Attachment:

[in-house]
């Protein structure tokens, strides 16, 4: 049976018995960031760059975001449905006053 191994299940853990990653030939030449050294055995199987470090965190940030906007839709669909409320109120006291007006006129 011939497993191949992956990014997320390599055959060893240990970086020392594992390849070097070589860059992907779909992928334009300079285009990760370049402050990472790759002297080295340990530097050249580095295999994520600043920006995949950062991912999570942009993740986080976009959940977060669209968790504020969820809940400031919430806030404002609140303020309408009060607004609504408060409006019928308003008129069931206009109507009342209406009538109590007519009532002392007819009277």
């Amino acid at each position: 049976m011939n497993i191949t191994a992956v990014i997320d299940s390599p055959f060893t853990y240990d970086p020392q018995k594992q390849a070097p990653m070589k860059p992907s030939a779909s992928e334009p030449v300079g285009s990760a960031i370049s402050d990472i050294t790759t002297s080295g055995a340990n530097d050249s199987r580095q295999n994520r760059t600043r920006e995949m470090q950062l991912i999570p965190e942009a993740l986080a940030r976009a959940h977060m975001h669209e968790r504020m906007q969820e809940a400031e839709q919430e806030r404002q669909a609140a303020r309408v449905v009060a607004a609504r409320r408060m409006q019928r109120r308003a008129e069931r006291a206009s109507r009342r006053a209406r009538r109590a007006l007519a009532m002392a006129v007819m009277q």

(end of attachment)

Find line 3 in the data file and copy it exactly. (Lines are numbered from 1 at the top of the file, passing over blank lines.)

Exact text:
């Amino acid at each position: 049976m011939n497993i191949t191994a992956v990014i997320d299940s390599p055959f060893t853990y240990d970086p020392q018995k594992q390849a070097p990653m070589k860059p992907s030939a779909s992928e334009p030449v300079g285009s990760a960031i370049s402050d990472i050294t790759t002297s080295g055995a340990n530097d050249s199987r580095q295999n994520r760059t600043r920006e995949m470090q950062l991912i999570p965190e942009a993740l986080a940030r976009a959940h977060m975001h669209e968790r504020m906007q969820e809940a400031e839709q919430e806030r404002q669909a609140a303020r309408v449905v009060a607004a609504r409320r408060m409006q019928r109120r308003a008129e069931r006291a206009s109507r009342r006053a209406r009538r109590a007006l007519a009532m002392a006129v007819m009277q």